First Hit: This film was a cross between a Liam Neeson Taken thriller and a black comedy using a Taken like storyline.

The film starts as a typical Liam Neeson film about him making violent amends for wrongdoing to his family.

Here as Nels Coxman (Neeson), his job is running a snow plow for the city of Kehoe Colorado, a small glitzy resort town up in the Rocky Mountains an hour or two outside of Denver. His wife Grace (Laura Dern) hangs around the house, smokes pot and has virtually no lines or involvement in this film. She disappears shortly after their son Kyle (Micheal Richardson) is found dead because of a heroin overdose.

Problem is Kyle doesn’t do drugs which Nels holds on to and determines that someone murdered his son. Because of this, he decides to find and kill the people who did this.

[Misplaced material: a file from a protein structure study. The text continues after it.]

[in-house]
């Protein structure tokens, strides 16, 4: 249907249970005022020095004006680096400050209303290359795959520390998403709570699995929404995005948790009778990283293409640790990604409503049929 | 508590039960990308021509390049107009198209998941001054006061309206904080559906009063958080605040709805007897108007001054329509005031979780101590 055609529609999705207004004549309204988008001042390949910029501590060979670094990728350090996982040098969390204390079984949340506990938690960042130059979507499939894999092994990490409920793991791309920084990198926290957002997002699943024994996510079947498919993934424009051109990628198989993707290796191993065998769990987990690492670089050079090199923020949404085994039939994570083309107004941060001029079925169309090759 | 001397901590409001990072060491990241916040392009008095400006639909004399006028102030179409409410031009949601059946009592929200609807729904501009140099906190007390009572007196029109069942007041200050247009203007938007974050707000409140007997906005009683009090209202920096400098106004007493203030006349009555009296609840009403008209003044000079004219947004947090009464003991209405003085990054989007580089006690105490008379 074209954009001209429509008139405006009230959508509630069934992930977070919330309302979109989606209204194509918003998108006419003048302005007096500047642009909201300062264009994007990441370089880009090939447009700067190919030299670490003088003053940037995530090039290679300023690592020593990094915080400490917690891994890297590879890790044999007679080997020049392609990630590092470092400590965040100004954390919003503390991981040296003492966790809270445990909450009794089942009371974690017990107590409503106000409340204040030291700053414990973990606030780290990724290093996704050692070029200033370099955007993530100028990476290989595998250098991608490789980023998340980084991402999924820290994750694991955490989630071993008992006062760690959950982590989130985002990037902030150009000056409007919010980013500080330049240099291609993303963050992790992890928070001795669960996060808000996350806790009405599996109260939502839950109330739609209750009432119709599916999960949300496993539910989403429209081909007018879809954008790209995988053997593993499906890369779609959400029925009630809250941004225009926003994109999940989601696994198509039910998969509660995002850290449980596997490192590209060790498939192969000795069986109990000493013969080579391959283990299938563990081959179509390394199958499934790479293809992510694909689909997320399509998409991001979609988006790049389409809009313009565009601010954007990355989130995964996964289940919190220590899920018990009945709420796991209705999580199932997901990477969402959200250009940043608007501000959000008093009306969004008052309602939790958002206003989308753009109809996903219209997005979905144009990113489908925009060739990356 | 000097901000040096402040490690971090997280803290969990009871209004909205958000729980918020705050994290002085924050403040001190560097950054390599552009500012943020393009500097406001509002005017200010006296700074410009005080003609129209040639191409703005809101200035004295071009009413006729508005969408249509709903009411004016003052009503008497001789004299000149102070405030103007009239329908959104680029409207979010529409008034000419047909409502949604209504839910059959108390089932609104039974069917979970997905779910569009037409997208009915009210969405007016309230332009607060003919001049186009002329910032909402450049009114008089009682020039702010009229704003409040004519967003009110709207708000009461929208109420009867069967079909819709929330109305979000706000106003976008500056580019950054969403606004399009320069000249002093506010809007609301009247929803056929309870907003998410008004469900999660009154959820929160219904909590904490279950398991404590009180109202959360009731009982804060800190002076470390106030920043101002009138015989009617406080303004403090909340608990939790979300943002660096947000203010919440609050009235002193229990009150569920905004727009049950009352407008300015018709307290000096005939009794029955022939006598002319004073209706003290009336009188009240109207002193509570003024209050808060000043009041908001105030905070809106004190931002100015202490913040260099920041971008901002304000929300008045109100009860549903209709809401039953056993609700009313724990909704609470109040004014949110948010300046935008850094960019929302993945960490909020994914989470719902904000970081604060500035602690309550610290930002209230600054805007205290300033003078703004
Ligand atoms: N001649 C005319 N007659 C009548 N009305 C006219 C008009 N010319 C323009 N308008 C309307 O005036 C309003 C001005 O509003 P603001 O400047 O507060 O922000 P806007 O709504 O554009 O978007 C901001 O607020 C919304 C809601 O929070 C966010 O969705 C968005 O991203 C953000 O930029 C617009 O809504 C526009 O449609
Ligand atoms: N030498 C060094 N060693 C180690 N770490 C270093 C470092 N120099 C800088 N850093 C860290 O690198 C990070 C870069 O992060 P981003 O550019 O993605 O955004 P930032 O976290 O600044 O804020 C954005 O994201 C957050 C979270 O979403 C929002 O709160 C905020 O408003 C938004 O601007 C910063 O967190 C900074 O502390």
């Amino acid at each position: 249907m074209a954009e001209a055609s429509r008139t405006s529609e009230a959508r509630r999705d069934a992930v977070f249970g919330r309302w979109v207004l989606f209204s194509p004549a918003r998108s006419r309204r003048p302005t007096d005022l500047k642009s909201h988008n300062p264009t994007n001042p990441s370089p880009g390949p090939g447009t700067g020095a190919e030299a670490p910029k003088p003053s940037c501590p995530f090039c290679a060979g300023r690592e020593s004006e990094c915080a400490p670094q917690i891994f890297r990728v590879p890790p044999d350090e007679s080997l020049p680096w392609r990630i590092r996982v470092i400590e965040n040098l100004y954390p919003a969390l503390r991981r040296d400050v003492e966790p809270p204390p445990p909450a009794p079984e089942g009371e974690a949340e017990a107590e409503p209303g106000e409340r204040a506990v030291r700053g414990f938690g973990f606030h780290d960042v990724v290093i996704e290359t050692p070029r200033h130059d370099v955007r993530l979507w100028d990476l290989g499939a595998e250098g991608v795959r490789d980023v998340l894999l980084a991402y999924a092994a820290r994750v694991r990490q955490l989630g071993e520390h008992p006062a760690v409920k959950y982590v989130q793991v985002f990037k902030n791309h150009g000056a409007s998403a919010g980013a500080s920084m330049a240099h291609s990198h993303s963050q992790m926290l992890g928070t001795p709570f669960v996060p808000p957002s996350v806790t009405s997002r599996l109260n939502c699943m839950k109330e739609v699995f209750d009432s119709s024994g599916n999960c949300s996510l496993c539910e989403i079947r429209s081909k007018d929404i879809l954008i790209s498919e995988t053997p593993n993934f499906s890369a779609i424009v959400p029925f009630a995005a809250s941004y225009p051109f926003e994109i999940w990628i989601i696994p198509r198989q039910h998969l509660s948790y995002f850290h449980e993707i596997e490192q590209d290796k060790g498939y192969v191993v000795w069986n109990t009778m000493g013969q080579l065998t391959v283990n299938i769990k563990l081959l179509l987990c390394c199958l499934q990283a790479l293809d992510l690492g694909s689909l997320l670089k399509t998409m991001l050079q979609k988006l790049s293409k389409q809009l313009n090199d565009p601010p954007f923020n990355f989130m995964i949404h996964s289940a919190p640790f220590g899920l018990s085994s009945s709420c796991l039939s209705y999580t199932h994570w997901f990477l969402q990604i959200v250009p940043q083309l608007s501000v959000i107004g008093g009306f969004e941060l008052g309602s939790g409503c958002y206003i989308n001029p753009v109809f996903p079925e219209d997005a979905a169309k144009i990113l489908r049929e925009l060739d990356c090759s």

Starting at the bottom of the food chain, he begins with the guy who was with his son and actually set up the problem in the first place when he stole 10 kilos of cocaine from the area the kingpin Trevor ‘Viking’ Calcote (Tom Bateman). Nels, works up the food chain killing people higher up in the Viking organization.

Viking is a controlling arrogant bizarre drug dealer. He’s got a son from a former marriage who spends half of his time with him. His ex-wife is an American Indian. The importance of this is that Viking’s father made a deal with White Bull to split up the drug dealing territory.

When Viking wrongly kills White Bull’s son thinking that the son took his drugs, White Bull and his gang go after Viking.